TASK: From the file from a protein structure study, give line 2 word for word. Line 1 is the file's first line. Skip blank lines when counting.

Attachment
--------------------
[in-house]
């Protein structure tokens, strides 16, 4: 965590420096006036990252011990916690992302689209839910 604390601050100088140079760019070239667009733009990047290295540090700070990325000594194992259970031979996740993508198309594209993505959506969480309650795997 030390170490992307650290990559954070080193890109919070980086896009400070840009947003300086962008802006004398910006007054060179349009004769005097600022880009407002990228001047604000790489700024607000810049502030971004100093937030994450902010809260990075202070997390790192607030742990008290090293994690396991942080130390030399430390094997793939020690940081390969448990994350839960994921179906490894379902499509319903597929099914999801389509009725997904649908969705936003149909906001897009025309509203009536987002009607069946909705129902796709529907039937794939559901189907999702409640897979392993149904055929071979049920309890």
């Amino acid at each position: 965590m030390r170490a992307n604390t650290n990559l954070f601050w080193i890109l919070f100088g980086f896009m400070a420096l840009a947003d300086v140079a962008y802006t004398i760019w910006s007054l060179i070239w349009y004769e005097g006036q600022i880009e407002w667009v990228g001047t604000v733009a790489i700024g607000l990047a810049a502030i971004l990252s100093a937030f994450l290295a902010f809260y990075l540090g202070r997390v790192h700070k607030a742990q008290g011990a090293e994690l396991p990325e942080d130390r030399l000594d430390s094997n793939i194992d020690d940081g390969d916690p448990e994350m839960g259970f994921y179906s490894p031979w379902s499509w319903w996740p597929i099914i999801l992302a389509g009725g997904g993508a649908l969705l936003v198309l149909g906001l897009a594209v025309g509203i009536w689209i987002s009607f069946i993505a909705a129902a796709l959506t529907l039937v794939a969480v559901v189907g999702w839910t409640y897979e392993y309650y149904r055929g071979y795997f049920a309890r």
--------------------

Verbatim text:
């Protein structure tokens, strides 16, 4: 965590420096006036990252011990916690992302689209839910 604390601050100088140079760019070239667009733009990047290295540090700070990325000594194992259970031979996740993508198309594209993505959506969480309650795997 030390170490992307650290990559954070080193890109919070980086896009400070840009947003300086962008802006004398910006007054060179349009004769005097600022880009407002990228001047604000790489700024607000810049502030971004100093937030994450902010809260990075202070997390790192607030742990008290090293994690396991942080130390030399430390094997793939020690940081390969448990994350839960994921179906490894379902499509319903597929099914999801389509009725997904649908969705936003149909906001897009025309509203009536987002009607069946909705129902796709529907039937794939559901189907999702409640897979392993149904055929071979049920309890």